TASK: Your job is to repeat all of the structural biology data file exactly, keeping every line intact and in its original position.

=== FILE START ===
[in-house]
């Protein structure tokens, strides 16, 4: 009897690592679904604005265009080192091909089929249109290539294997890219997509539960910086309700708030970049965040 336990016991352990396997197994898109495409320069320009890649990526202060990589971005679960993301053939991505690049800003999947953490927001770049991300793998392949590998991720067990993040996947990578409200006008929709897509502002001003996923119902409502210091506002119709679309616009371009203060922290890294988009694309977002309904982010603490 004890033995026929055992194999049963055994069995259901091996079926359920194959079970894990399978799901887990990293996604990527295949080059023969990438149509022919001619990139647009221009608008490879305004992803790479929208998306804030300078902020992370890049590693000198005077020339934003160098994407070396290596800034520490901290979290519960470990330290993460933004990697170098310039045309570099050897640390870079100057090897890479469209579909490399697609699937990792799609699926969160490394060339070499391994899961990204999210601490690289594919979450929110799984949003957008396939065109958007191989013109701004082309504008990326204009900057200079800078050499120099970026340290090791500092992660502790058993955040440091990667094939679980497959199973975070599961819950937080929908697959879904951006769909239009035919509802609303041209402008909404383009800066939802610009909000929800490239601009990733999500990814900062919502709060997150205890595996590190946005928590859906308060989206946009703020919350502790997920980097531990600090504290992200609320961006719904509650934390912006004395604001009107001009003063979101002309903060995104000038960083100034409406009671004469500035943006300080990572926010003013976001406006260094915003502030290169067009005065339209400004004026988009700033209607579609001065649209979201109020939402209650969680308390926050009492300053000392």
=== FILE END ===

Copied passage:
[in-house]
């Protein structure tokens, strides 16, 4: 009897690592679904604005265009080192091909089929249109290539294997890219997509539960910086309700708030970049965040 336990016991352990396997197994898109495409320069320009890649990526202060990589971005679960993301053939991505690049800003999947953490927001770049991300793998392949590998991720067990993040996947990578409200006008929709897509502002001003996923119902409502210091506002119709679309616009371009203060922290890294988009694309977002309904982010603490 004890033995026929055992194999049963055994069995259901091996079926359920194959079970894990399978799901887990990293996604990527295949080059023969990438149509022919001619990139647009221009608008490879305004992803790479929208998306804030300078902020992370890049590693000198005077020339934003160098994407070396290596800034520490901290979290519960470990330290993460933004990697170098310039045309570099050897640390870079100057090897890479469209579909490399697609699937990792799609699926969160490394060339070499391994899961990204999210601490690289594919979450929110799984949003957008396939065109958007191989013109701004082309504008990326204009900057200079800078050499120099970026340290090791500092992660502790058993955040440091990667094939679980497959199973975070599961819950937080929908697959879904951006769909239009035919509802609303041209402008909404383009800066939802610009909000929800490239601009990733999500990814900062919502709060997150205890595996590190946005928590859906308060989206946009703020919350502790997920980097531990600090504290992200609320961006719904509650934390912006004395604001009107001009003063979101002309903060995104000038960083100034409406009671004469500035943006300080990572926010003013976001406006260094915003502030290169067009005065339209400004004026988009700033209607579609001065649209979201109020939402209650969680308390926050009492300053000392």